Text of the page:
A Linguistic Trick (or Treat)

From the desk of the ancients

 

I’ll start with the trick. The treat is at the end of the essay.

Marcus Aurelius knew how to talk to himself.

Not in a crazy, half-muttering sort of way; he was an early proponent of journaling, expressed clearly in his opus magnum Meditations.

Did you know that he never intended anyone to read it? What a lesser place the world would be if we never had access to it.

As he explored his thoughts and ideas, he employed a linguistic trick to help himself wrap his head around ideas: he shifted his perspective by changing the part of speech from first person to second person.

In trying to focus his emotions, instead of writing “Ask yourself, ‘what is bothering me at this moment?’” he asks “Ask yourself, ‘what is bothering you at this moment’”.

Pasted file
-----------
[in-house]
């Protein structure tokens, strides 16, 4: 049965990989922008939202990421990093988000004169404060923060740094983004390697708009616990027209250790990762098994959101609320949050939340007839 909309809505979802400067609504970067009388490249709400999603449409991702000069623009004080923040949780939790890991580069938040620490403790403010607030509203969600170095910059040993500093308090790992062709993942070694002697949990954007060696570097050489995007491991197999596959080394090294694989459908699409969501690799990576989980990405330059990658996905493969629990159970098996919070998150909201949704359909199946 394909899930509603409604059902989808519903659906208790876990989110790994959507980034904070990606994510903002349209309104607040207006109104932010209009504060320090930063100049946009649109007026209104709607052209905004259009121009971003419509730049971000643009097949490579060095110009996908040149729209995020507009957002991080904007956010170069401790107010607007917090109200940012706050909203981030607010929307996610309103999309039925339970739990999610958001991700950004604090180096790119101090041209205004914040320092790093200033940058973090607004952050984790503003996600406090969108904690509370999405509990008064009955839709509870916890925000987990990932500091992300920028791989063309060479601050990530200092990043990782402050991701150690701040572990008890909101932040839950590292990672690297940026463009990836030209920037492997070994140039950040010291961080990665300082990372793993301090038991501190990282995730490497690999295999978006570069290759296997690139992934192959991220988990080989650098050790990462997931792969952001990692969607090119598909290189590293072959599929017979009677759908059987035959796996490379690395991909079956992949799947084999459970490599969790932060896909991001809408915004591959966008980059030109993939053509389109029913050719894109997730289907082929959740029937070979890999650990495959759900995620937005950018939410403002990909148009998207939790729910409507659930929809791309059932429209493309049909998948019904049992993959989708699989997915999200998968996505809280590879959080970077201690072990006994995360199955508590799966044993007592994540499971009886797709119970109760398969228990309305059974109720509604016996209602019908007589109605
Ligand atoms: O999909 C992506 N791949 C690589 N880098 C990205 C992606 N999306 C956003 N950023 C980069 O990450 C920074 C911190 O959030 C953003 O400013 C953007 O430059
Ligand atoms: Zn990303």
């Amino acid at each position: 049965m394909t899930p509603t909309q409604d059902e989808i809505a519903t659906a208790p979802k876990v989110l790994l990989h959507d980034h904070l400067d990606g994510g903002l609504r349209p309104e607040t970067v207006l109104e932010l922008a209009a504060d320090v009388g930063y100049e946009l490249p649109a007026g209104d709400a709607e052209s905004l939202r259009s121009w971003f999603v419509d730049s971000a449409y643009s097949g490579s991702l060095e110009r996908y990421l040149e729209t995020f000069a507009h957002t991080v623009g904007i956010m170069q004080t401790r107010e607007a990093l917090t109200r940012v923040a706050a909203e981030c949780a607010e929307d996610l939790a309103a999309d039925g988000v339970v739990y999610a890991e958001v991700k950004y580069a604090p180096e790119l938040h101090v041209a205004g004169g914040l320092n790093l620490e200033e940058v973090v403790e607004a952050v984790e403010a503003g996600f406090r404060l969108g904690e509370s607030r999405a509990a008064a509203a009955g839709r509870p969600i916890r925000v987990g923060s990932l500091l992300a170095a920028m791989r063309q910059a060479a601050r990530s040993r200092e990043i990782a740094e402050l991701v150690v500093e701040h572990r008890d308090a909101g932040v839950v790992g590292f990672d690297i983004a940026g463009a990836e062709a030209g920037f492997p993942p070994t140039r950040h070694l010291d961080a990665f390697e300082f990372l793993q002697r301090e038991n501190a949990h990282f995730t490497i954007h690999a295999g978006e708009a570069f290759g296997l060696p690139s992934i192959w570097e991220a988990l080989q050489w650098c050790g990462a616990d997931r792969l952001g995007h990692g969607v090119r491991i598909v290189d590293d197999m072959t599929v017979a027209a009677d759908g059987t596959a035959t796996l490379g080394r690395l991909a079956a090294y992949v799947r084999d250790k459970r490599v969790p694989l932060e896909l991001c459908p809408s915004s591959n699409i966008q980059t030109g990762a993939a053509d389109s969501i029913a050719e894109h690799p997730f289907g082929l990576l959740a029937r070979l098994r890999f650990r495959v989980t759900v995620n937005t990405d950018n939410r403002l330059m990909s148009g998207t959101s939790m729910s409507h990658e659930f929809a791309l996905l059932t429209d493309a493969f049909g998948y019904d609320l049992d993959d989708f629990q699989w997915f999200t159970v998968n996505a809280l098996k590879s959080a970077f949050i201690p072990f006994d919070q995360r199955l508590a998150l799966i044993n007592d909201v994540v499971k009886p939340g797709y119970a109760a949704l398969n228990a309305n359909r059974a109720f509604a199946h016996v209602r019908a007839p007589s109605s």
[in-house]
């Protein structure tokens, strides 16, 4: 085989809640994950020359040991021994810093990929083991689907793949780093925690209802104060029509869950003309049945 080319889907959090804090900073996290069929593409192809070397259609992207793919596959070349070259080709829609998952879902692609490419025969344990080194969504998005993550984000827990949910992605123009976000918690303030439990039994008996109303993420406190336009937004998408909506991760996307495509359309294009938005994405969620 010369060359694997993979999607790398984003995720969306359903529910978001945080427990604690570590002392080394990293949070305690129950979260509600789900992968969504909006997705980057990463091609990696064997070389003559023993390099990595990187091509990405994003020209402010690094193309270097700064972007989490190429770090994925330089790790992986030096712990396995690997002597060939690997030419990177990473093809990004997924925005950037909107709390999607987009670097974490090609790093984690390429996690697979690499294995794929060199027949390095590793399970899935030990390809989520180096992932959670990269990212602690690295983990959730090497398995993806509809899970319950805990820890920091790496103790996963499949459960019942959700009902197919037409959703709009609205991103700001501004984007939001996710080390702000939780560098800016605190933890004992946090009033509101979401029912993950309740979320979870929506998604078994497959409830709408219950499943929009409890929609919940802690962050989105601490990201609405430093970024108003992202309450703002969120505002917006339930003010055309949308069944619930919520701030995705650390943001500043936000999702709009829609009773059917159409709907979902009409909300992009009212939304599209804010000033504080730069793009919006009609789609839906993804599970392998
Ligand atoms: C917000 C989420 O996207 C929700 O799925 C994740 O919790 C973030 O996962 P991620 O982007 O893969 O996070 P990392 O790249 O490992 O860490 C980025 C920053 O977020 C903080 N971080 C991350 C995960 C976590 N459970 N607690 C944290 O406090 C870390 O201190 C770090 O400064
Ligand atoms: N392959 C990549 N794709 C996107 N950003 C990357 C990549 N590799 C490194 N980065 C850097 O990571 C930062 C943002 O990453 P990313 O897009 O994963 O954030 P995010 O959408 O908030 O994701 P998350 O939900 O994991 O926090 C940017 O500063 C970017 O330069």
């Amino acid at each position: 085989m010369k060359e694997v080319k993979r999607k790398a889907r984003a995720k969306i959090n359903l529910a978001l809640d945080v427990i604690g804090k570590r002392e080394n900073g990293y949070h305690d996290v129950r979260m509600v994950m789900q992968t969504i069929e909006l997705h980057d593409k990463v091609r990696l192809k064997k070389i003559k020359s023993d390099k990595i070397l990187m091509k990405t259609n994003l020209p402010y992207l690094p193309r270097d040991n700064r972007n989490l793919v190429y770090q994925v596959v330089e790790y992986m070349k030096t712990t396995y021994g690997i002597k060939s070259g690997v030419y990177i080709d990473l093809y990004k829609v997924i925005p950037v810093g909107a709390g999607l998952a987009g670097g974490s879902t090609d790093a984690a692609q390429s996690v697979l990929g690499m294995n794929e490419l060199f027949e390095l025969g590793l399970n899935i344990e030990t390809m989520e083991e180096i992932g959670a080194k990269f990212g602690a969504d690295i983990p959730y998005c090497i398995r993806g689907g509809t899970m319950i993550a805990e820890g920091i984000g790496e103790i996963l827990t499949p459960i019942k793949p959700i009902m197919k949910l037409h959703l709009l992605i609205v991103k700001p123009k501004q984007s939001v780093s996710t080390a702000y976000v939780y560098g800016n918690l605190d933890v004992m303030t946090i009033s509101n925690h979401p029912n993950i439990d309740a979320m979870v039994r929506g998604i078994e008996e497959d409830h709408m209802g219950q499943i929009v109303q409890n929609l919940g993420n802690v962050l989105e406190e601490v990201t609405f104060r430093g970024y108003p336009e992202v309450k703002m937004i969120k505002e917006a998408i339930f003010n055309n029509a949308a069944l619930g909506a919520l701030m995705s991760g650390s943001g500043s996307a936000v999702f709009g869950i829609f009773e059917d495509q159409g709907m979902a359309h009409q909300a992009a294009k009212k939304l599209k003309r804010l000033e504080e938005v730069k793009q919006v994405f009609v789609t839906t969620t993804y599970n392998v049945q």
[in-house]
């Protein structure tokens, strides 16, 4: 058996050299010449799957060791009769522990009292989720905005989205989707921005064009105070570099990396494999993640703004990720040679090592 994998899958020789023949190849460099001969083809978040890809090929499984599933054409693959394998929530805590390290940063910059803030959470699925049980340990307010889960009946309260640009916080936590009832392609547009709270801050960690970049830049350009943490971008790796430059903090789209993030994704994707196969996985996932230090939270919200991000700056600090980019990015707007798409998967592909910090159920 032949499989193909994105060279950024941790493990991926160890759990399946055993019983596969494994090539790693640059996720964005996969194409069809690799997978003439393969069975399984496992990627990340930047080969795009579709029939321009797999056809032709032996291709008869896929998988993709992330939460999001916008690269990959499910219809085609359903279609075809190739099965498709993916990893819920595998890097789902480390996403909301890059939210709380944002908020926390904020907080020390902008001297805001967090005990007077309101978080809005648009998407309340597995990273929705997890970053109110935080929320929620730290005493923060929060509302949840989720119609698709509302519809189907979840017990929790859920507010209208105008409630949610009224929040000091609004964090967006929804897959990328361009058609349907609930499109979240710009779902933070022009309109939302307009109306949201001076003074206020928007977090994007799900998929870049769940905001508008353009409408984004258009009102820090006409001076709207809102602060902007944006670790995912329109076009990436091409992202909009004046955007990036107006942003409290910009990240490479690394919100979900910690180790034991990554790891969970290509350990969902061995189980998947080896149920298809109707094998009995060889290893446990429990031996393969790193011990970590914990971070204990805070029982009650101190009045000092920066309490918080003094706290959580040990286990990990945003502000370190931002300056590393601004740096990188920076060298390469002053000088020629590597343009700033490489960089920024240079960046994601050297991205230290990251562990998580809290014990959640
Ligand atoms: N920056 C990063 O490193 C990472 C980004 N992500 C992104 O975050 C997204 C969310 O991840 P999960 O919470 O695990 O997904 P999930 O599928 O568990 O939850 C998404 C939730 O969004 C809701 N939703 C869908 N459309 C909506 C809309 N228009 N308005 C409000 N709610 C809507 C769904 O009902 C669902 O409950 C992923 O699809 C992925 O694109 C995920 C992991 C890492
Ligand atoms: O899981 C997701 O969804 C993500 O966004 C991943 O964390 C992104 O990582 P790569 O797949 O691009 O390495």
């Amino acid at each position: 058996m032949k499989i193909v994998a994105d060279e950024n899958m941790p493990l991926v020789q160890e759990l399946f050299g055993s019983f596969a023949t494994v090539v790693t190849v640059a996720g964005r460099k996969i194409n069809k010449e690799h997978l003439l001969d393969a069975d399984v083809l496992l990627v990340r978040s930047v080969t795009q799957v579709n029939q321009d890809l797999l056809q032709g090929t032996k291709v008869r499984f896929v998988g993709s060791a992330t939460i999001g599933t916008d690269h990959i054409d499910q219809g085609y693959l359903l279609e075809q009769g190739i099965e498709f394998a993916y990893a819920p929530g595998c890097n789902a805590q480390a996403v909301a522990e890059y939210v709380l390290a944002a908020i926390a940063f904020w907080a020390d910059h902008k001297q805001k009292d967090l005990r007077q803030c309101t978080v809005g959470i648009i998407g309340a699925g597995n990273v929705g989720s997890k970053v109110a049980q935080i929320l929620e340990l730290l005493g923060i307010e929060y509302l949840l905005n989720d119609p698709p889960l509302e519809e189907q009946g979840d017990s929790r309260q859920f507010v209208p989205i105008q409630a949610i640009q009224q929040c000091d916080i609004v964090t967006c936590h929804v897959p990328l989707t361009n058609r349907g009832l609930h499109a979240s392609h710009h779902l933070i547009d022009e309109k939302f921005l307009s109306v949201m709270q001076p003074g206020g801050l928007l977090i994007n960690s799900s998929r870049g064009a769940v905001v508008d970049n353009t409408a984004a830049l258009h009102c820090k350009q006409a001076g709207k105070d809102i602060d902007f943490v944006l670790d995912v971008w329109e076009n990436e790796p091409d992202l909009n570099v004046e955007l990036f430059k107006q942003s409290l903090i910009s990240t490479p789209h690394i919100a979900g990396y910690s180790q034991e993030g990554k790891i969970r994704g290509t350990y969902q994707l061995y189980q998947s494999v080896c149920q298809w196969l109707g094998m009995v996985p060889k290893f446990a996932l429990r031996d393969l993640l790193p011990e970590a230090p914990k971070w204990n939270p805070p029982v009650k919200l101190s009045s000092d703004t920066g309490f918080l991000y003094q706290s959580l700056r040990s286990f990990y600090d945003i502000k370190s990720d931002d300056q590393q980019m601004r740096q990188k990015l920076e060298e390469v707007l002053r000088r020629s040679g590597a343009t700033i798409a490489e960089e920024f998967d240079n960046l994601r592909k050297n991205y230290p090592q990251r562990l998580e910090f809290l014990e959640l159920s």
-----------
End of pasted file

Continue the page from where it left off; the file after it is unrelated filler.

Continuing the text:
It’s a subtle but powerful trick that helps you step outside of yourself — an essential shift you need when you feel yourself getting upset about something.

In fact, it’s only one step removed from George Costanza using the third person in “The Jimmy” episode of Seinfeld, when he exclaimed, “George is getting upset!”

Read more about this process and Marcus Aurelius’ use of it on Psyche.

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And now, for that linguistic treat.

I used to collect corny pick-up lines, employing them entirely for comic effect (really, the only effect they ever had). My favorite was related to Marcus Aurelius’ approach:

“If I could rewrite the alphabet, I would put U and I together.”

Ugh. That’s pretty bad, isn’t it? I suppose not everyone appreciates a good pun.

Because I don’t want to feel like the linguistic equivalent of the house that gives you Bit O Honey or Necco Wafers, I’ll leave you with a bonus — consider it a full-sized candy bar: from The L.A. Review of Books: “Almost Too Sober: On the Appeal of Stoicism.

 

Thanks, and I’ll see you on the internet.